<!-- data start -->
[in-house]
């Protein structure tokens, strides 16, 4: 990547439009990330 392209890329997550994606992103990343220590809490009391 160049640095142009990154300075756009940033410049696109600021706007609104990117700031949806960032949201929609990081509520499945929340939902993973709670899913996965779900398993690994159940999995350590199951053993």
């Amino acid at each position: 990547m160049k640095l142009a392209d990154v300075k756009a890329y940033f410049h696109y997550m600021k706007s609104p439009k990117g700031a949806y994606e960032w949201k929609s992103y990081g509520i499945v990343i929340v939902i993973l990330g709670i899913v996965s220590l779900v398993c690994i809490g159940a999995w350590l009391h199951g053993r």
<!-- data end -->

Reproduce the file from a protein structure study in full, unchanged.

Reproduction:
[in-house]
């Protein structure tokens, strides 16, 4: 990547439009990330 392209890329997550994606992103990343220590809490009391 160049640095142009990154300075756009940033410049696109600021706007609104990117700031949806960032949201929609990081509520499945929340939902993973709670899913996965779900398993690994159940999995350590199951053993």
């Amino acid at each position: 990547m160049k640095l142009a392209d990154v300075k756009a890329y940033f410049h696109y997550m600021k706007s609104p439009k990117g700031a949806y994606e960032w949201k929609s992103y990081g509520i499945v990343i929340v939902i993973l990330g709670i899913v996965s220590l779900v398993c690994i809490g159940a999995w350590l009391h199951g053993r």